How to Go About Predicting Performance in Talent Management
There are problems in using “predictors” of suitability for open positions within a company. Hunter and Hunter (1984) showed that interviewing is one of the worst predictors of future job performance. Using reference checks (.26), education (.22) or biographical data (.37) did not improve the odds too favorably. In fact, even the best predictor, test scores, came out at .57. We could make the argument that in order to be able to best predict future job performance of a candidate, several methods should be used. Hunter, J.E. and Hunter, R.F. 1984. “Validity and utility of alternative predictors of job performance”. .Psychological Bulletin. 96:72-98
Others studies showed that structured interviews having a maximum validity coefficient of .24, which is certainly better. One of the most-embraced contemporary personality assessments, the Big 5, was found in Mount and Barrick’s 1995 study to have a coefficient of .18 for Conscientiousness. That is acceptable but not all that good.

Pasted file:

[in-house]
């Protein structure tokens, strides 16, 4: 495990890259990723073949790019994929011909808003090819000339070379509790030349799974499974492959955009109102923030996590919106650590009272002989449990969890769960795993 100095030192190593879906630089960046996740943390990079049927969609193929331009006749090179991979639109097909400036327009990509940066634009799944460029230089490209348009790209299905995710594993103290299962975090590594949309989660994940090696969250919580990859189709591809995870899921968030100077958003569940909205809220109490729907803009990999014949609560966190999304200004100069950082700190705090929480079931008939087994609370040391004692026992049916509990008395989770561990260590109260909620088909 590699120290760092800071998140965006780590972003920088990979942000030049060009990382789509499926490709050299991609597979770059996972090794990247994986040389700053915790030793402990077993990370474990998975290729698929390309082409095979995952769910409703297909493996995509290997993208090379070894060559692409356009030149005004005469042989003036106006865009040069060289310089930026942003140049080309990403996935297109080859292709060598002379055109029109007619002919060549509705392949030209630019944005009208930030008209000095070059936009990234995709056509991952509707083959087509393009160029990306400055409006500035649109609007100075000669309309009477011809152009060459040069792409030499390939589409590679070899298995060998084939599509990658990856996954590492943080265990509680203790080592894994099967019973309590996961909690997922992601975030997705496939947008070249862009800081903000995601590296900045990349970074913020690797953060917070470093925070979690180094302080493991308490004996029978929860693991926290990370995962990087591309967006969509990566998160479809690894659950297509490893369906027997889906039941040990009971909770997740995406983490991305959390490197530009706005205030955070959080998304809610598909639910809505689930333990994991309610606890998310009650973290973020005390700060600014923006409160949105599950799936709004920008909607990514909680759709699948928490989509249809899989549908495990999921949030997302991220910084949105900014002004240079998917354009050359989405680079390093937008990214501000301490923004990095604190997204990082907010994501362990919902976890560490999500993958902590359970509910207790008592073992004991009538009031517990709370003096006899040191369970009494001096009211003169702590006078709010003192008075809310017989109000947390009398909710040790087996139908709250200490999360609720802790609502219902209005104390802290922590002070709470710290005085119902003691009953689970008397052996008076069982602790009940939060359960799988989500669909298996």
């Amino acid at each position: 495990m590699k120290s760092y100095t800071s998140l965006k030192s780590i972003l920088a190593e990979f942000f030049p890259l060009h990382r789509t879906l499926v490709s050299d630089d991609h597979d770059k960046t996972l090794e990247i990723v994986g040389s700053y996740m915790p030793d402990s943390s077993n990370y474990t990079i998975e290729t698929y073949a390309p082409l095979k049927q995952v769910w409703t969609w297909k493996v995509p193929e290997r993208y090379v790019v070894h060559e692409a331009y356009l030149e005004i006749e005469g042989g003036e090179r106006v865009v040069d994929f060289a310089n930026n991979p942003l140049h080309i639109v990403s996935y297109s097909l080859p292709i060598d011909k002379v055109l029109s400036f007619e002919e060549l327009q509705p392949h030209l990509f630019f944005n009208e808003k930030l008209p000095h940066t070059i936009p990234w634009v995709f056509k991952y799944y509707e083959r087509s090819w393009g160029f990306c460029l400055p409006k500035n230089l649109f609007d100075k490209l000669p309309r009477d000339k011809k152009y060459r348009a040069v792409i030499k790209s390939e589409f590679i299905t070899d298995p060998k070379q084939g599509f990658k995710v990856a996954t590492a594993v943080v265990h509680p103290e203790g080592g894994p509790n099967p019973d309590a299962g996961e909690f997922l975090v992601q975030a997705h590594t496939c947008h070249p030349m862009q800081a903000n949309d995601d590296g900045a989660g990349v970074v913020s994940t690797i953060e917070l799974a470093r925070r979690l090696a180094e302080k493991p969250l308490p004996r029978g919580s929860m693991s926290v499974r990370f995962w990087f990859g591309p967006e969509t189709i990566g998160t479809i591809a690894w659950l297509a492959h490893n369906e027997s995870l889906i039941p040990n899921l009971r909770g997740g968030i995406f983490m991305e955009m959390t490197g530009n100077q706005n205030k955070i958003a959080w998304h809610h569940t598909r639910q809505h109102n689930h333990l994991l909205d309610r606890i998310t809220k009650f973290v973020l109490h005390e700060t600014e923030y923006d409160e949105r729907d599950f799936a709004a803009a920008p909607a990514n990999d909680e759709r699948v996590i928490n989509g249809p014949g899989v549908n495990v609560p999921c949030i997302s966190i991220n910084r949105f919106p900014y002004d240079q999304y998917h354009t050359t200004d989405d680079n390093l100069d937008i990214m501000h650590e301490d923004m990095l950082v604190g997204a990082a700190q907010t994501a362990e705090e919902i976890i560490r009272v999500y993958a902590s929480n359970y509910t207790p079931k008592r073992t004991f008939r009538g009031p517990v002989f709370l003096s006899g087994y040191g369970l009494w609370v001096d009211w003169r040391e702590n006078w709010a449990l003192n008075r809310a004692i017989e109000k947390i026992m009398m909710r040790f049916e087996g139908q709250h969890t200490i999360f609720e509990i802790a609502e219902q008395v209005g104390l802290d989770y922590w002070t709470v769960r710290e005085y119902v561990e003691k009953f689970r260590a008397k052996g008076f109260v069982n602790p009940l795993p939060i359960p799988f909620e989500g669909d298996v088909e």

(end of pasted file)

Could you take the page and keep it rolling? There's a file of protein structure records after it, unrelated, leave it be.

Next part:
In the USA, we can be worried about the legality of personality assessments in employment decisions. “Griggs v. Duke Power” found that personality assessments must show “a manifest relationship to the employment in question” and that it is up to the employer to show the relationship. In employing a several methods, you should conduct a job analysis to establish job relevance (as required by the Griggs decision, and by other legal precedents). The appropriate job analysis should offer guidance to the right selection methods (such as test, interview, resume screen) as well as testing constructs (such as cognitive ability, conscientiousness, job knowledge). This job analysis is supposed to drive the selection methods and not vice versa.